HIBBING — The holidays are a time to enjoy friends and family, and, of course, food and drink. Holiday meals are often a celebration of the season, of family and community, but for many Minnesotans who live with diabetes, the holidays can be an anxious time.

According to the Minnesota Department of Health (MDH), nearly 320,000 adults have type 2 diabetes, and as many as 1.4 million Minnesotans have prediabetes.

Often, many do not know they have the disease.

Only about 1 in 4 people even know they have the condition, the MDH reported.

But, as Jackie Van Ert, a registered dietitian and diabetes educator at Essentia Health, pointed out, the holidays don’t have to be stressful for people with diabetes.

“Don’t let questions about what to eat, how much to eat and meal timing dampen your spirits,” she said in a release. “With a little preparation, you can enjoy the holidays along with your family and friends.”

Because many individuals who live with diabetes use a schedule to regulate between meal times, the holiday season can become a challenge due to the odd times of large meals.

“Plan how you will make changes if the meal does not line up with your regular schedule,” Van Ert suggested. “If you take insulin injections or a pill that lowers blood glucose, you may need a snack at your normal meal time to prevent a low blood glucose reaction.”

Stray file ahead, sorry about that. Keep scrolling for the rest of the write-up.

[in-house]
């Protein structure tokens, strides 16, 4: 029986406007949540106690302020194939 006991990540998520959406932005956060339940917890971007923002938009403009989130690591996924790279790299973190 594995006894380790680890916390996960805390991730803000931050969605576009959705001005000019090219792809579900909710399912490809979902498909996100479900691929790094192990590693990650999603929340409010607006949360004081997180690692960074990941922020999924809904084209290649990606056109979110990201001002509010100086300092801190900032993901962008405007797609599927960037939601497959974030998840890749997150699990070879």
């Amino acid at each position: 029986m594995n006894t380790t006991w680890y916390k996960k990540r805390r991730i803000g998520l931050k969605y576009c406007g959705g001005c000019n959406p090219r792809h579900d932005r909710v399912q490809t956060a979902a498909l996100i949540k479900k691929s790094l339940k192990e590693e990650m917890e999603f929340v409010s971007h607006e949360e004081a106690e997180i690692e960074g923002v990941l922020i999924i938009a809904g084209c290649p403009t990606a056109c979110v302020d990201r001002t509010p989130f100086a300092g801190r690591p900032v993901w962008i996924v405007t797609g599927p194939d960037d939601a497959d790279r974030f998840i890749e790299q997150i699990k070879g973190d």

Another useful tip offered by Van Ert is to be selective when it comes to those sweets and snack trays.

“Don’t feel like you have to sample everything on the table,” she recommended. “Choose foods you really love and can’t get any other time of the year.”

One of the benefits of many different dishes at a holiday feast is the ability to try smaller portions of the different selections.

As Van Ert pointed out, if you can’t decide on one or two carbohydrate foods, take very small samples of several dishes.

But what if you, like so many others, do end up overindulging?

The best way to make up for those extra mouthfuls is to be physically active, Van Ert said. Whether it is taking a walk with the family, skating, sledding or building snowmen, the best solution is to include exercise in your meal plan.

•••

Six tips for holiday diabetes control

• Focus on friends and family

• Play games, volunteer or spend time outdoors enjoying the weather together

• Don’t overdo it

• Bring what you like

• Drink in moderation

• Stay active

• Overindulged? Get back on track

Source: American Diabetes Association

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